1. Field of the Present Invention
The present invention generally relates to the field of data processing networks and more particularly to protocols for transmitting network packets between network addresses.
2. History of Related Art
Information networks including the Internet are typically designed to transmit information in discrete units referred to as packets. Each packet must be processed according to a specific protocol or set of protocols as it traverses the network from its origin or source to its destination. Although network packets can vary widely in size, there is empirical evidence suggesting that the majority of packets flowing through large networks such as the Internet at any give point in time are relatively small.
- SUMMARY OF THE INVENTION
Requiring the same amount of protocol processing as very large packets, small packets can quickly saturate a network's ability to process them. Network servers, routers, and other devices handling a large volume of small packets must devote an undesirably excessive amount of their resources to overhead processing. It would, therefore, be desirable to implement a network mechanism that addressed this characteristic of packetized networks and attempted to reduce the amount of processing overhead required to handle the packets. It would be further desirable if the implemented solution built upon and did not require any significant modifications to existing network protocols.
BRIEF DESCRIPTION OF THE DRAWINGS
A system and method in which small packets having a common destination are bundled into one or more larger packets to address the problem described above. In one embodiment, an originating server, gateway, or other network device recognizes the presence of multiple, small IP packets having a common IP address. The network device according to the present invention is configured to concatenate or bundle two or more such small packets. The bundled packet as a whole is then given a new header, the bundle header, that includes the network destination address and information that informs the receiving protocol processing device that the packet is a bundled packet. The receiving device can then strip off the bundle header and process the component packets individually according to an existing protocol. In one embodiment, protocol processing is reduced by determining a check sum or other error correction information for the bundle as a whole. If the receiving device determines that the bundle passes the error checking routine, the individual packets are assumed to have also passed thereby enabling reduced error checking. The bundled header may be indicated by using a unique IP protocol number in the bundle header, using a unique port number in the header, or some other technique requiring little or no fundamental changes to the header structure.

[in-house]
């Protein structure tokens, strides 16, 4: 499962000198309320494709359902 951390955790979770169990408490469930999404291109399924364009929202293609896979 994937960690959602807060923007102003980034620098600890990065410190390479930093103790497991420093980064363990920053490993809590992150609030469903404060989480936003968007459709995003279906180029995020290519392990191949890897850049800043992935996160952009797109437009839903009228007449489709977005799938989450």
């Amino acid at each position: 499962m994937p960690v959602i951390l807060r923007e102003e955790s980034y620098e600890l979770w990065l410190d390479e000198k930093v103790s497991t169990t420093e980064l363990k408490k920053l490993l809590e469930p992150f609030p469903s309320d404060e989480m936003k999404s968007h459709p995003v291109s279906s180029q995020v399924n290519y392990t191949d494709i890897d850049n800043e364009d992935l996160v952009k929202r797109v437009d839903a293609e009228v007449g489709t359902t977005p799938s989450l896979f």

Other objects and advantages of the invention will become apparent upon reading the following detailed description and upon reference to the accompanying drawings in which: